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Disney Plus K-drama ‘Snowdrop’ loses sponsors over history distortion accusations

Snowdrop Controversy
Snowdrop Controversy

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    Sponsors of Disney Plus “Snowdrop” have reportedly abandoned the show after many viewers accused the series of distorting history and disrespecting South Korea’s pro-democracy movement in the 1980s.

    The controversy: “Snowdrop” stars Blackpink’s Jisoo in her first acting role as Eun Young-ro, a women’s university student, alongside South Korean actor Jung Hae-in as Lim Soo-ho, a North Korean spy undercover as a graduate student, Korea Times reported.

    • Eun Young-ro mistakes Lim Soo-ho as a pro-democracy protester after he appears in her dorm room with blood on him. After they spend more time together, their relationship slowly turns romantic.  
    • The show is set during the political unrest in South Korea in the 1980s when citizens were fighting against the authoritarian regime of former president Chun Doo-hwan for democracy, Forbes reported. Protesters of Chun’s regime were reportedly accused of being North Korean spies and subsequently imprisoned, tortured and killed. At least 200 pro-democracy activists were killed.
    • Many viewers were enraged that the show features a North Korean spy “potentially involved in or even associated with Korea’s pro-democracy movement.” They also found issue with the usage of a “historically significant” song that was played during a chase between a North Korean spy and an Agency for National Security Planning member, NME reported.
    • A petition, posted on Cheong Wa Dae on Sunday, has called on local Korean broadcast network JTBC to cancel “Snowdrop” for distorting the pro-democracy history of South Korea. The petition reportedly received 267,000 signatures in one day.
    • It is a historical fact that protesters in the democracy movement were tortured and killed, being falsely accused as spies. Yet despite this history, the fact that the series has such a plot is distorting the value of the pro-democracy movement,” the petition read. “Korea is a democracy, which is something that has been earned through hard work and through the pain and sacrifice of many innocent people … as the influence of Korean culture has been growing more recently, it is time to reconsider the weight of distorting history in the media.”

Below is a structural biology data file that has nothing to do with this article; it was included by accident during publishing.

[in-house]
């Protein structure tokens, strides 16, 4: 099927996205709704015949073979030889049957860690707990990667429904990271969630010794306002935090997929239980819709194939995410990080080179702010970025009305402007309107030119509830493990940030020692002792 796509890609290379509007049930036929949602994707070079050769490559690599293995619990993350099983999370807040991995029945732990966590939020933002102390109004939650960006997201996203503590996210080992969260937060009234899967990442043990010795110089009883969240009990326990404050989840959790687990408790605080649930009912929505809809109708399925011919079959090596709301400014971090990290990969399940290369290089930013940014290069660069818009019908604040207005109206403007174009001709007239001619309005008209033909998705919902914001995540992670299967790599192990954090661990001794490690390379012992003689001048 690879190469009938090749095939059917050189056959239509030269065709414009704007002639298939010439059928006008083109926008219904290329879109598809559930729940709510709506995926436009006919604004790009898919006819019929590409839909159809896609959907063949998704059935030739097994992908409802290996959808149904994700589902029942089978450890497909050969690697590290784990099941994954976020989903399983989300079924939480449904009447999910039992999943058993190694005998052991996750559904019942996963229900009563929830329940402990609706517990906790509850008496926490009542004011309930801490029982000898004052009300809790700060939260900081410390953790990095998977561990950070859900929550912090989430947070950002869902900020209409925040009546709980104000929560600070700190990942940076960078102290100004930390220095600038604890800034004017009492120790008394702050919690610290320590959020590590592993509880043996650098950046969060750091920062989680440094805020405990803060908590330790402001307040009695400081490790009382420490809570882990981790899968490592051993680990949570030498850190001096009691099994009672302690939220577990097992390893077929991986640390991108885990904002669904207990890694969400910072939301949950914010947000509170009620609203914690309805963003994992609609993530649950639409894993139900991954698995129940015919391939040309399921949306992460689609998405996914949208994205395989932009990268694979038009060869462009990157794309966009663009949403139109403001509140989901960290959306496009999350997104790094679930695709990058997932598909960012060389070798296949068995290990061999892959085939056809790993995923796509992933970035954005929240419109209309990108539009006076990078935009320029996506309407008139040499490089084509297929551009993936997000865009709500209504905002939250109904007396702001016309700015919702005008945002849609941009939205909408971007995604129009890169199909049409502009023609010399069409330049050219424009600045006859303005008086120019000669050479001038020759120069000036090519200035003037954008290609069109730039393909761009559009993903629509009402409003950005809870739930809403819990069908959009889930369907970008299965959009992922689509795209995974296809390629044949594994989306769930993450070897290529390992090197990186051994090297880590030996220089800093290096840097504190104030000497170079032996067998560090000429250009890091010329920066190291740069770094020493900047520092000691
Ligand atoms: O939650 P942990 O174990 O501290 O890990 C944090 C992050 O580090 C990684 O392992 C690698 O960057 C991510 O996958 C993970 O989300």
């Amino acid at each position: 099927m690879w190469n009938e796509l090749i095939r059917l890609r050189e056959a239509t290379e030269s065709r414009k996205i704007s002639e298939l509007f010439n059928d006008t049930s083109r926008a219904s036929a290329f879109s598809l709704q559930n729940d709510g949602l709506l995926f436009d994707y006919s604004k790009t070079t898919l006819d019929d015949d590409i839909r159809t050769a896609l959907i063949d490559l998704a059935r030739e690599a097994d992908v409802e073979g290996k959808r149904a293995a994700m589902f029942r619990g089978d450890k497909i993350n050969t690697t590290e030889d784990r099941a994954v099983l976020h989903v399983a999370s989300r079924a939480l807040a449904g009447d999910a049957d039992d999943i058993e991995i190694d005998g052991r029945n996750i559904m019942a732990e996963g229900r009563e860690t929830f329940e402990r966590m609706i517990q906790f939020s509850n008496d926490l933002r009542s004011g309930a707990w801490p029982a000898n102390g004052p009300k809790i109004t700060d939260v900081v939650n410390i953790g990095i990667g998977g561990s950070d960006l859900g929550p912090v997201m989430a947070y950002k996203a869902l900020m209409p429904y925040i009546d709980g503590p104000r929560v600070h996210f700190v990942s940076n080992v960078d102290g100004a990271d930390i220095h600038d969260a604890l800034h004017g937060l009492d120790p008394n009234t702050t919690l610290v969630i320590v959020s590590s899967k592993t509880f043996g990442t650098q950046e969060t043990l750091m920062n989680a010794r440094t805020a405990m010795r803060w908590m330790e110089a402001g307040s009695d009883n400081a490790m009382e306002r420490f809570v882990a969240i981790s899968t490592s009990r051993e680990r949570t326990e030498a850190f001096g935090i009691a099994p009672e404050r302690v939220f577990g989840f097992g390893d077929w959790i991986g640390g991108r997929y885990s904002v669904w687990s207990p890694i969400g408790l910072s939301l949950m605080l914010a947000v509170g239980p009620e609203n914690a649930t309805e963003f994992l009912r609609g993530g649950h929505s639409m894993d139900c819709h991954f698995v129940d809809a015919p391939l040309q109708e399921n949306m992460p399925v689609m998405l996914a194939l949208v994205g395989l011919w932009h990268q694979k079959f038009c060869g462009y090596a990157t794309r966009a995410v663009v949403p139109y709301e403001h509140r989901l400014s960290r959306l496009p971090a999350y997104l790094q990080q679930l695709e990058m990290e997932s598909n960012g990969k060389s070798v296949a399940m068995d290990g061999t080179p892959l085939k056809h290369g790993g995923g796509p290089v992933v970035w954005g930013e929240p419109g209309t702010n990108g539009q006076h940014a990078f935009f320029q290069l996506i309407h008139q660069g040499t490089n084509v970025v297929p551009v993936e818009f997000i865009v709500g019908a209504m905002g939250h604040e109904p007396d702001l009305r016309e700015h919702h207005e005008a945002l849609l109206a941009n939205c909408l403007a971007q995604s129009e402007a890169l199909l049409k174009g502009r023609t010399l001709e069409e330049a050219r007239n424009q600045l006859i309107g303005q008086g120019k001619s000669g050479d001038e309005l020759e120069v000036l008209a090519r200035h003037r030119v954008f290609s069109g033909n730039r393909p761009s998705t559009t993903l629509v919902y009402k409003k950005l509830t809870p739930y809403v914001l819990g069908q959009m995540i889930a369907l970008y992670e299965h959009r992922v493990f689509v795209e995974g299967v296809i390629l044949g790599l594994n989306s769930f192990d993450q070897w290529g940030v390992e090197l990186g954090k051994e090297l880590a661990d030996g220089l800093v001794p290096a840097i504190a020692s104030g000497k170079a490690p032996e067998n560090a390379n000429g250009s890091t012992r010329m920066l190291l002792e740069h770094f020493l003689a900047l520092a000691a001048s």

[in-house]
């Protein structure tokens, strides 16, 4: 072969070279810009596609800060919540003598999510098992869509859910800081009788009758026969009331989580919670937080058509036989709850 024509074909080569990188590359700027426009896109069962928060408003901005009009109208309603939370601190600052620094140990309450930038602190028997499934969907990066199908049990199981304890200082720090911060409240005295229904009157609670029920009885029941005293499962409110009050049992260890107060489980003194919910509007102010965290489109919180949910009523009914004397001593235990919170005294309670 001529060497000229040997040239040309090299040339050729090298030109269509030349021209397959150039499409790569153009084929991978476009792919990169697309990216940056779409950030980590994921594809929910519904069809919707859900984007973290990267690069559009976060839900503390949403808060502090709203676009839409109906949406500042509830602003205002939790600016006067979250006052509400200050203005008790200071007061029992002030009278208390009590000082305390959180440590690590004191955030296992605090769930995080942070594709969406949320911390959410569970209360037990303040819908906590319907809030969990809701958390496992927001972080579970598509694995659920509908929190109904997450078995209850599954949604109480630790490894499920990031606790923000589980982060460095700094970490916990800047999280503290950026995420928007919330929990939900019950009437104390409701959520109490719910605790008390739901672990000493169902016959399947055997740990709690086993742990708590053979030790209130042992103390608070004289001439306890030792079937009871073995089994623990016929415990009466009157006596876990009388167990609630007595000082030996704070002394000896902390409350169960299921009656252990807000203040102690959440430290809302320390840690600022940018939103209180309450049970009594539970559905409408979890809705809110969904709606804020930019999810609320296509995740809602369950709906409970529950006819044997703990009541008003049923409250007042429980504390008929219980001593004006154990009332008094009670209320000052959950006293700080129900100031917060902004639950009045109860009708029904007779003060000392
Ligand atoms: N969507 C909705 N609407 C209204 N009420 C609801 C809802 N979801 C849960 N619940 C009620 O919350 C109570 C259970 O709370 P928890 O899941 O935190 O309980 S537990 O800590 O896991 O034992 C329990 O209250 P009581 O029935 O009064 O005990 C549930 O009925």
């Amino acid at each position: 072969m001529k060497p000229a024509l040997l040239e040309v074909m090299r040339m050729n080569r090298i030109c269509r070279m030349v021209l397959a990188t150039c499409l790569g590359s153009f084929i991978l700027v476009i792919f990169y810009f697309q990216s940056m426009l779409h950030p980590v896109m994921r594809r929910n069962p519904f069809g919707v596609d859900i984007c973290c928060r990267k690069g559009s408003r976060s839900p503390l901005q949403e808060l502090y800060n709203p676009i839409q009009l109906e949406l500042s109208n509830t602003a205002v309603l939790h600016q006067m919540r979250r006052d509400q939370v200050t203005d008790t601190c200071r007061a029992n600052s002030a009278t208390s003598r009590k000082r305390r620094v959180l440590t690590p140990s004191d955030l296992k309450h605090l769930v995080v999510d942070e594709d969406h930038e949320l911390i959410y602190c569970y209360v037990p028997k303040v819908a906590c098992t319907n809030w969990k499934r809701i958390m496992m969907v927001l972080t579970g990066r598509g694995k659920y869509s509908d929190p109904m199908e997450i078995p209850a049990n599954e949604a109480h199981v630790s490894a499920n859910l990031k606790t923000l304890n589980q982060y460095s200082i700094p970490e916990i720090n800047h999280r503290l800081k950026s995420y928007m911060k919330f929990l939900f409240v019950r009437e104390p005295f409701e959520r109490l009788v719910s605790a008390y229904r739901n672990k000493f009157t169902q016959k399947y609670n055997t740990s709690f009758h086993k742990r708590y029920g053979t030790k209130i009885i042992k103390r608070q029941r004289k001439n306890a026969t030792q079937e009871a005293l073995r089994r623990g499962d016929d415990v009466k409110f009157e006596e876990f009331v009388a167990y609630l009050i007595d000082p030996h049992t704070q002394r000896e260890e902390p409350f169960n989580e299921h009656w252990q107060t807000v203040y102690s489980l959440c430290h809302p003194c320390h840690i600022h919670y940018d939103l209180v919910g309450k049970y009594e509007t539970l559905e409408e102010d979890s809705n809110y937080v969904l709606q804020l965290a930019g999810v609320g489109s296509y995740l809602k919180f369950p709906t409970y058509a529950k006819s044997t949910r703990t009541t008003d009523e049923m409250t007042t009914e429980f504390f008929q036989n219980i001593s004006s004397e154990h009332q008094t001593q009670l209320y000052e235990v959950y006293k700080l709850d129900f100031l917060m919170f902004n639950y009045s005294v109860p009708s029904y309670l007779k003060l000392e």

• Viewers also accused the show of using names similar to symbolic figures during the movement. Jisoo’s character had to undergo a name change after viewers pointed out the similarities between her character’s original name, Eun Young-cho, and the name of pro-democracy activist Chun Young-cho. Chun was reportedly imprisoned and tortured, and her husband, who was falsely accused of being a North Korean spy, was tortured and killed.

    The aftermath: Several brands have reportedly stopped sponsoring the show, including rice cake company Ssarijai and the show’s major sponsor, P&J Group.

    • Both Ssarijai and P&J Group said they had asked for their brand names and products to be removed from the show. “Snowdrop” reportedly agreed to remove their names and products from the third episode onward.

    Other details: JTBC defended “Snowdrop”’s plot and said it is not trying to distort history. The show’s director, Jo Hyun-tak, claimed during an online press conference held days before the premiere that all aspects of the series are fictional except for the time setting.

    Featured Image via Snowdrop

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